Before you can even file Chapter 7 bankruptcy, you must establish whether you qualify. Chapter 7 bankruptcy has a strict means test that limits this form of relief to those that fall below a certain income threshold.
You would begin the Chapter 7 process by filing the bankruptcy forms with the court. Immediately, your property comes under the control of a trustee as part of the bankruptcy estate.
After filing, you would receive notice of a meeting of creditors, which is held roughly a month or two after you file. Before this meeting, you must turn over a set of documents that include:
At the creditors meeting, the trustee will ask you certain questions about your bankruptcy filing and the information that you provided. You will answer them under oath. Usually, this is a quick meeting, and it is the only type of hearing that you will have.
At this point, the bankruptcy may sell your property to satisfy debts, but only the property that is not exempt from Chapter 8 bankruptcy. Chances are that you have very little property that would be sold. The trustee may not even sell non-exempt property if it makes little economic difference.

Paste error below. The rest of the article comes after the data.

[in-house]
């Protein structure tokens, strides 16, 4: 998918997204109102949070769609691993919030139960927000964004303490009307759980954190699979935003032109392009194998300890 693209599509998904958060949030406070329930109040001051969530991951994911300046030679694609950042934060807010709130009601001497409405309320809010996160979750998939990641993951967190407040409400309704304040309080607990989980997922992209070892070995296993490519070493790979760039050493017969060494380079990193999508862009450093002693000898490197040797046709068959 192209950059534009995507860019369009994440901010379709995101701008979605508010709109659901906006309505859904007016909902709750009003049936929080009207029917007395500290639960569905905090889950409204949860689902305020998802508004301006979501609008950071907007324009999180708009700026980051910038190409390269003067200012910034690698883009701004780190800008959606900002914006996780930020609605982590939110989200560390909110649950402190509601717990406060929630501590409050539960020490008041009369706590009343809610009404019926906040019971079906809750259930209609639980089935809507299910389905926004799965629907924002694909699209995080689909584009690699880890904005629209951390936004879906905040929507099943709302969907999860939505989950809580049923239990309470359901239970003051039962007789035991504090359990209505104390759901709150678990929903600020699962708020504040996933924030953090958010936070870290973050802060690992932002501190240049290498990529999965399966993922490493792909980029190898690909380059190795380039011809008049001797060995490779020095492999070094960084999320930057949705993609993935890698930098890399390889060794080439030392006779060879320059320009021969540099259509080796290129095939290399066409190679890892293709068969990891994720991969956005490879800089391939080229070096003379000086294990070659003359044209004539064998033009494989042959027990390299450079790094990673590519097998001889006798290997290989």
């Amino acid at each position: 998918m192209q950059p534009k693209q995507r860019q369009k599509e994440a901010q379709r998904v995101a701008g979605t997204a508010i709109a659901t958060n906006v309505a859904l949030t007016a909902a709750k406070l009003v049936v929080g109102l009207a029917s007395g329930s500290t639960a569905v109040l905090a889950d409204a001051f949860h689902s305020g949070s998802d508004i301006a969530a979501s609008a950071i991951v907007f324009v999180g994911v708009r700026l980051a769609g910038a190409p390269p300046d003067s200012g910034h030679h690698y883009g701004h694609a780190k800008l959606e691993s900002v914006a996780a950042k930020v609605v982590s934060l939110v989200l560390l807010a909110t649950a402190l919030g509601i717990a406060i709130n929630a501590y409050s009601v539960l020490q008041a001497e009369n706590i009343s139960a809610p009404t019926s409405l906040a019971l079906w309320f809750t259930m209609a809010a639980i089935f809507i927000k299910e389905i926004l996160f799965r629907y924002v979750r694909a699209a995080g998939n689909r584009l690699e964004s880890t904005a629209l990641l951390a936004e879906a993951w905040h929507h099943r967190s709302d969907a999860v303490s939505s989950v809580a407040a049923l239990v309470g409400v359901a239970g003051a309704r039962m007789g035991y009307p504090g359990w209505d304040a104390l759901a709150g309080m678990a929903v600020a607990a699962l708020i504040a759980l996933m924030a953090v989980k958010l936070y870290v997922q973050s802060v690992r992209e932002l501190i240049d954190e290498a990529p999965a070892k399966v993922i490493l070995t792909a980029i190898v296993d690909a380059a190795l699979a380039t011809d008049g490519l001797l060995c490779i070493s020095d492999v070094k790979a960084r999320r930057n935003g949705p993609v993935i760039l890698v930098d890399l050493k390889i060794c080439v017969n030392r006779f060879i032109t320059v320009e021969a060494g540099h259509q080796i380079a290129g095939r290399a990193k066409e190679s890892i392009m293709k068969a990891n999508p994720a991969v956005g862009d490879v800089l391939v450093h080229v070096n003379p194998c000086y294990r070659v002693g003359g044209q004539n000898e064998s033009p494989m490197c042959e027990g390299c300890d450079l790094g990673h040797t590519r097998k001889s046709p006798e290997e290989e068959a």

The entire process takes about four months unless the trustee needs more time or the court has issues with your filing. At the conclusion of the Chapter 7 process, you would get the debt discharge that gives you the fresh start that you need.
The Harnage Law Firm can help you through the entire bankruptcy law process, from helping you determine what type of bankruptcy you are eligible for, all the way through discharge. Call us today at 321.549.7886 or contact us online to discuss your situation.